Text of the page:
When he reflects on his days at UGA, Balaji Narain will be able to say he discussed economic policy with a former president ... of the United States. Narain, a 2007 graduate who majored in economics and international affairs, was one of four UGA Honors students with ties to the Economics Department who presented economic policy recommendations at an historic UGA conference titled "The Carter Presidency: Lessons for the 21st Century" that was held in January.
After analyzing the tough economic times of the 1970s, Narain and his fellow students -- Ben Cannon, Meghan Claiborne, and Kristen Tullos, each of whom are majoring in economics -- took part in a panel discussion with Carter. To prepare for their roles in the conference, "the students devoted long hours without academic credit," said Department Head Bill Lastrapes, who served as the team's faculty advisor. "The panel was an excellent opportunity for them to apply principles learned in their economic classes to the real world, and to challenge real policy-makers."
Undergraduates from other departments presented policy recommendations on a variety of topics. The economics team focused on productivity growth, deregulation, and price stability. "We wanted to provide constructive criticism," said Tullos, who served as team leader, "but also highlight some positives, like deregulation."
The team gathered data from several sources, including documents from the Carter library in Atlanta. The students had a tight turnaround, with just two months to prepare for the conference. "Timing of the project was difficult," said Tullos, "because most of the deadlines overlapped with finals and winter break."
Narain was chosen to make the three-minute oral presentation. He thanked Carter on behalf of all the students for the chance to study his administration. In critiquing economic decisions Carter made, the group wanted Narain to use just the right inflection, so as not to offend Carter but to still drive home their key points.
Their first recommendation was that the legislative and executive branches shouldn't interfere with monetary policy. "Currency stability is so crucial to economic growth," said Narain, "that the prospect of political influence on the process could be disastrous."
Next, the group noted that Carter's deregulation of the oil, finance, rail, trucking, and airline industries can serve as a lesson for today's leaders. Possible applications include "supporting freer international trade, promoting market solutions to health care, refraining from intervening in oil markets and replacing minimum wage laws with more efficient means of wealth redistribution."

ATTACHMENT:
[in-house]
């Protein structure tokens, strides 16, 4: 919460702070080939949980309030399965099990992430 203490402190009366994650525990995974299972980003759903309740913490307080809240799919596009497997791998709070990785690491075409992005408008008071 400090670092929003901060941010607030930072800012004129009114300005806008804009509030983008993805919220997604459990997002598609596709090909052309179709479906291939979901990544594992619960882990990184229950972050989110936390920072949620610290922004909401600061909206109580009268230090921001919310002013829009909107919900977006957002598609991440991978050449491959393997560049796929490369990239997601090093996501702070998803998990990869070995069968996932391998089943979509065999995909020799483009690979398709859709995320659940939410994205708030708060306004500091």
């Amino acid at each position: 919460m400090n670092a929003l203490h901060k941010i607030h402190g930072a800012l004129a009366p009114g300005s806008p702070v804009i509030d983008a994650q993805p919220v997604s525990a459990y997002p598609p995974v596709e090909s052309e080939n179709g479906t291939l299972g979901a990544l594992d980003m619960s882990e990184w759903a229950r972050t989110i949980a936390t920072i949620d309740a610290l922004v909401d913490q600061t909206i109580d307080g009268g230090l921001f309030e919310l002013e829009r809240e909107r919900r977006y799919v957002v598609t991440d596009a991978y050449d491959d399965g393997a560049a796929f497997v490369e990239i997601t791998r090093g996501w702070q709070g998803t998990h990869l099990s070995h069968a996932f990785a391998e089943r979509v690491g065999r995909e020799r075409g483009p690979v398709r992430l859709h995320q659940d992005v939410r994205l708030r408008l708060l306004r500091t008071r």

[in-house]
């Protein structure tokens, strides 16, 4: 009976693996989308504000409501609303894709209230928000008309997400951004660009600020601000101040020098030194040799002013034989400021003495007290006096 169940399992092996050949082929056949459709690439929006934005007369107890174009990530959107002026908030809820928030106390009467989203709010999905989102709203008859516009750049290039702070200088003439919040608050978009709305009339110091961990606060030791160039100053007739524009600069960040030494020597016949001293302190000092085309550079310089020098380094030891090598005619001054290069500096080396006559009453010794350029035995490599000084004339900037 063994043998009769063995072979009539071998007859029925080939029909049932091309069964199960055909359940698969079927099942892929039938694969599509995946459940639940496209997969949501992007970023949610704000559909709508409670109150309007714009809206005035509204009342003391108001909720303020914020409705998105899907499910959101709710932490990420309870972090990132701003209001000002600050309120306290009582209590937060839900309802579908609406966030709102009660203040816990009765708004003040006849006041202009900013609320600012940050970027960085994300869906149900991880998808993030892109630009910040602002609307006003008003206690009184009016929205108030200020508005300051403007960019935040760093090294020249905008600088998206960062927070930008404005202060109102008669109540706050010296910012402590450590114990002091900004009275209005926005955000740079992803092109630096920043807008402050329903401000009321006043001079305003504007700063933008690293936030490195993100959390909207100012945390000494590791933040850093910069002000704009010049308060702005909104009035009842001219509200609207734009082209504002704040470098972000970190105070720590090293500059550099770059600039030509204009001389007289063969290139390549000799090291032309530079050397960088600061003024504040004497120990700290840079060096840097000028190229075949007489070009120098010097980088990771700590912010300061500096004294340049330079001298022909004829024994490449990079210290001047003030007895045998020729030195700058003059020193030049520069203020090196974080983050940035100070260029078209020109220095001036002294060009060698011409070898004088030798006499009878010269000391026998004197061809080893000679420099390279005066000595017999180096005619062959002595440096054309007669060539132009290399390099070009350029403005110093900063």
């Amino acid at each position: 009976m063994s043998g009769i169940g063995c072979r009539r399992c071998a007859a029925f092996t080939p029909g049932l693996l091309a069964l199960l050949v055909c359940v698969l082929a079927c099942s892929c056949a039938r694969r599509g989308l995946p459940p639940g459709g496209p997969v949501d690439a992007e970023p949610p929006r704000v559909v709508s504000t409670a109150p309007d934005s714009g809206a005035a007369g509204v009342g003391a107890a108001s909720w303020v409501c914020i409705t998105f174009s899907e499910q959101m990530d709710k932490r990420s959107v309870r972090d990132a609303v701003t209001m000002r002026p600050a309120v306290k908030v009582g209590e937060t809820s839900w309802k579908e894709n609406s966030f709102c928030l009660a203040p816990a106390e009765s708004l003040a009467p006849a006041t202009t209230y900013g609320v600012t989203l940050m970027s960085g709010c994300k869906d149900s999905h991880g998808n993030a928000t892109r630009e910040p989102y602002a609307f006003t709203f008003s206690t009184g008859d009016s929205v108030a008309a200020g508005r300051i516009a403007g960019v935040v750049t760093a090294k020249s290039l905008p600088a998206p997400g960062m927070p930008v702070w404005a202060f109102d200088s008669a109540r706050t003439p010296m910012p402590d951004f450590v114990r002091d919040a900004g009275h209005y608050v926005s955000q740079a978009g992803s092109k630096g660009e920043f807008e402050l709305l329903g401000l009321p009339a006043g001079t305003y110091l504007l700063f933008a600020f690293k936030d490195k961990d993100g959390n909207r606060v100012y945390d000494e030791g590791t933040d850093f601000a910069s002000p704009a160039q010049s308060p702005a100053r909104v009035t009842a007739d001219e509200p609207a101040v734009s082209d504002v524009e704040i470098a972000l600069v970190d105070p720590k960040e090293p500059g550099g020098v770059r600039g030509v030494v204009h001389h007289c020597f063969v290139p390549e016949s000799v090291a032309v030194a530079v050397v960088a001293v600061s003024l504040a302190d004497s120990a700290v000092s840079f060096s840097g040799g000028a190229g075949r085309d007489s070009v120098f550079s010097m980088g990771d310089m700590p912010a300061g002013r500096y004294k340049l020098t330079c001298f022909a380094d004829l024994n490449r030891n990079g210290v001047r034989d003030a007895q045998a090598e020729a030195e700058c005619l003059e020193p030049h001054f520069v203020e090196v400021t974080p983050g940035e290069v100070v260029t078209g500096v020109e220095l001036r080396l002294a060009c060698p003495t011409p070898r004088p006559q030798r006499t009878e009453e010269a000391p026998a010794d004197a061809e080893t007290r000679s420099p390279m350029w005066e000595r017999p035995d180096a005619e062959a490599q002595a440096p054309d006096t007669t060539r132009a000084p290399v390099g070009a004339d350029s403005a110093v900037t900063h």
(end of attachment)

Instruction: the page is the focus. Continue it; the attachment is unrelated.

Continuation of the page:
Finally, the team reported that the Carter administration focused on short-term unemployment, yet its economic stimulation package increased inflation, according to the students' research. However, the students noted that some of Carter's actions laid the foundation for prosperity in later years.
In his response, Carter jokingly expressed "partial thanks" to the students. He said he admired them for their diligence, and he was delighted to hear their insights. When planning the conference, the only request he made was that he get to interact with students.
"We did have a very serious problem during my presidency on the economy," he said in response to the economic team's presentation. The problem escalated when conflict in the Middle East doubled oil prices in just 12 months creating "runaway inflation" worldwide, Carter added.
"We tried to maintain a proper balance between the benefits of the economy for working-class people compared to the wealthiest people in the world," Carter said. "If anything, we favored the working class and poor people above the richer people."
The students praised Carter for his honesty and admitted they were in awe of his stage presence. "He exudes this inner strength despite the fact that his administration didn't always go so well," said Narain. "That brought it home for me that this is a president of the United States."
Patti Ghezzi is an Atlanta freelancer. This article first appeared in the Spring 2007 Terry magazine.